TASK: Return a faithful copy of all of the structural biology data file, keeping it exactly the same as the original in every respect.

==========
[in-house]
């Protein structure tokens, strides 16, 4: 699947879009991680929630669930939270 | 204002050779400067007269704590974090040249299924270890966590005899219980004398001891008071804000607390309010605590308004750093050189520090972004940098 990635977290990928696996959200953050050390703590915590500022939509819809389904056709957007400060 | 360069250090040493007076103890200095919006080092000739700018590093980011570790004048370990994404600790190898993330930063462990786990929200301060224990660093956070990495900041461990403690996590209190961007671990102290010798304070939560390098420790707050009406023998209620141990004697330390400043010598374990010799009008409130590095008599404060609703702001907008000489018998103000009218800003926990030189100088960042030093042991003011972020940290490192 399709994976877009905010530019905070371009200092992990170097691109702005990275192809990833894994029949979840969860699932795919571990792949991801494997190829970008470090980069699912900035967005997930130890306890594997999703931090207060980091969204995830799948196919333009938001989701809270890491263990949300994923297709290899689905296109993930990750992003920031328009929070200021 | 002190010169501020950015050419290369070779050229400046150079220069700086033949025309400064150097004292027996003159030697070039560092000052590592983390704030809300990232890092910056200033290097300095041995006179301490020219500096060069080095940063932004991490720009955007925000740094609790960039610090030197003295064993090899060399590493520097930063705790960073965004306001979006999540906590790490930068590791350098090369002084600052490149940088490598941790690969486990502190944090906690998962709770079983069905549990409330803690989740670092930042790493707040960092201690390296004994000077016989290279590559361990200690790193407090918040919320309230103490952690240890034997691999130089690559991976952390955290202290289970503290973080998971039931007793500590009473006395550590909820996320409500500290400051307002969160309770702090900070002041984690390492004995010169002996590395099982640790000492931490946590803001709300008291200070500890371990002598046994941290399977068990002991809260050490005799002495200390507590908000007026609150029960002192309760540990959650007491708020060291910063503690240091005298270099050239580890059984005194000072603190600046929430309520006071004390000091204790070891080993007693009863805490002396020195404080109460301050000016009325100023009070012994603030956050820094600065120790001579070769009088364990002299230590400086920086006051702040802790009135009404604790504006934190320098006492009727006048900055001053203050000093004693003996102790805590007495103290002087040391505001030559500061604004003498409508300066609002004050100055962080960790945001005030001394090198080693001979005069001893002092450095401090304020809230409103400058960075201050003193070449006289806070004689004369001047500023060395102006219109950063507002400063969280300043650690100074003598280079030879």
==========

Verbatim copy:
[in-house]
């Protein structure tokens, strides 16, 4: 699947879009991680929630669930939270 | 204002050779400067007269704590974090040249299924270890966590005899219980004398001891008071804000607390309010605590308004750093050189520090972004940098 990635977290990928696996959200953050050390703590915590500022939509819809389904056709957007400060 | 360069250090040493007076103890200095919006080092000739700018590093980011570790004048370990994404600790190898993330930063462990786990929200301060224990660093956070990495900041461990403690996590209190961007671990102290010798304070939560390098420790707050009406023998209620141990004697330390400043010598374990010799009008409130590095008599404060609703702001907008000489018998103000009218800003926990030189100088960042030093042991003011972020940290490192 399709994976877009905010530019905070371009200092992990170097691109702005990275192809990833894994029949979840969860699932795919571990792949991801494997190829970008470090980069699912900035967005997930130890306890594997999703931090207060980091969204995830799948196919333009938001989701809270890491263990949300994923297709290899689905296109993930990750992003920031328009929070200021 | 002190010169501020950015050419290369070779050229400046150079220069700086033949025309400064150097004292027996003159030697070039560092000052590592983390704030809300990232890092910056200033290097300095041995006179301490020219500096060069080095940063932004991490720009955007925000740094609790960039610090030197003295064993090899060399590493520097930063705790960073965004306001979006999540906590790490930068590791350098090369002084600052490149940088490598941790690969486990502190944090906690998962709770079983069905549990409330803690989740670092930042790493707040960092201690390296004994000077016989290279590559361990200690790193407090918040919320309230103490952690240890034997691999130089690559991976952390955290202290289970503290973080998971039931007793500590009473006395550590909820996320409500500290400051307002969160309770702090900070002041984690390492004995010169002996590395099982640790000492931490946590803001709300008291200070500890371990002598046994941290399977068990002991809260050490005799002495200390507590908000007026609150029960002192309760540990959650007491708020060291910063503690240091005298270099050239580890059984005194000072603190600046929430309520006071004390000091204790070891080993007693009863805490002396020195404080109460301050000016009325100023009070012994603030956050820094600065120790001579070769009088364990002299230590400086920086006051702040802790009135009404604790504006934190320098006492009727006048900055001053203050000093004693003996102790805590007495103290002087040391505001030559500061604004003498409508300066609002004050100055962080960790945001005030001394090198080693001979005069001893002092450095401090304020809230409103400058960075201050003193070449006289806070004689004369001047500023060395102006219109950063507002400063969280300043650690100074003598280079030879």